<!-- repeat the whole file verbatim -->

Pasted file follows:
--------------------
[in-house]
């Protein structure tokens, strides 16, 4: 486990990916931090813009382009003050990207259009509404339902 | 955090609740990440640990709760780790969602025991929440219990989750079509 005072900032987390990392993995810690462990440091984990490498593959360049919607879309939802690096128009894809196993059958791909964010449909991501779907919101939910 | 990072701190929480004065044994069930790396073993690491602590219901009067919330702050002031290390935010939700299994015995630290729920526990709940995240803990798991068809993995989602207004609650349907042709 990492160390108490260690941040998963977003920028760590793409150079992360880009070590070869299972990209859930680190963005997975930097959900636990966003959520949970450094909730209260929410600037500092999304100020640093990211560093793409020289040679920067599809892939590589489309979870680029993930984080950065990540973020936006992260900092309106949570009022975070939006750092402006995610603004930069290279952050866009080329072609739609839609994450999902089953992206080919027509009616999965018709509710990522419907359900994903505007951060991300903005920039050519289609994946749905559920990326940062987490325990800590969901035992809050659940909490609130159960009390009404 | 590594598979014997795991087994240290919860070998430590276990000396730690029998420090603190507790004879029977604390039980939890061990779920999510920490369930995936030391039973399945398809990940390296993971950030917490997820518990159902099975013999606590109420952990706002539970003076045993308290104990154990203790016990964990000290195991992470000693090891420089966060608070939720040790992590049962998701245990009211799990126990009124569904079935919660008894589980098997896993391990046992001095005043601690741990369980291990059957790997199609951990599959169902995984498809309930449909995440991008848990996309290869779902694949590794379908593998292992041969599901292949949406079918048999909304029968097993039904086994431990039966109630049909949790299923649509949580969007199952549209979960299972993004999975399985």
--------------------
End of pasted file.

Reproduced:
[in-house]
């Protein structure tokens, strides 16, 4: 486990990916931090813009382009003050990207259009509404339902 | 955090609740990440640990709760780790969602025991929440219990989750079509 005072900032987390990392993995810690462990440091984990490498593959360049919607879309939802690096128009894809196993059958791909964010449909991501779907919101939910 | 990072701190929480004065044994069930790396073993690491602590219901009067919330702050002031290390935010939700299994015995630290729920526990709940995240803990798991068809993995989602207004609650349907042709 990492160390108490260690941040998963977003920028760590793409150079992360880009070590070869299972990209859930680190963005997975930097959900636990966003959520949970450094909730209260929410600037500092999304100020640093990211560093793409020289040679920067599809892939590589489309979870680029993930984080950065990540973020936006992260900092309106949570009022975070939006750092402006995610603004930069290279952050866009080329072609739609839609994450999902089953992206080919027509009616999965018709509710990522419907359900994903505007951060991300903005920039050519289609994946749905559920990326940062987490325990800590969901035992809050659940909490609130159960009390009404 | 590594598979014997795991087994240290919860070998430590276990000396730690029998420090603190507790004879029977604390039980939890061990779920999510920490369930995936030391039973399945398809990940390296993971950030917490997820518990159902099975013999606590109420952990706002539970003076045993308290104990154990203790016990964990000290195991992470000693090891420089966060608070939720040790992590049962998701245990009211799990126990009124569904079935919660008894589980098997896993391990046992001095005043601690741990369980291990059957790997199609951990599959169902995984498809309930449909995440991008848990996309290869779902694949590794379908593998292992041969599901292949949406079918048999909304029968097993039904086994431990039966109630049909949790299923649509949580969007199952549209979960299972993004999975399985």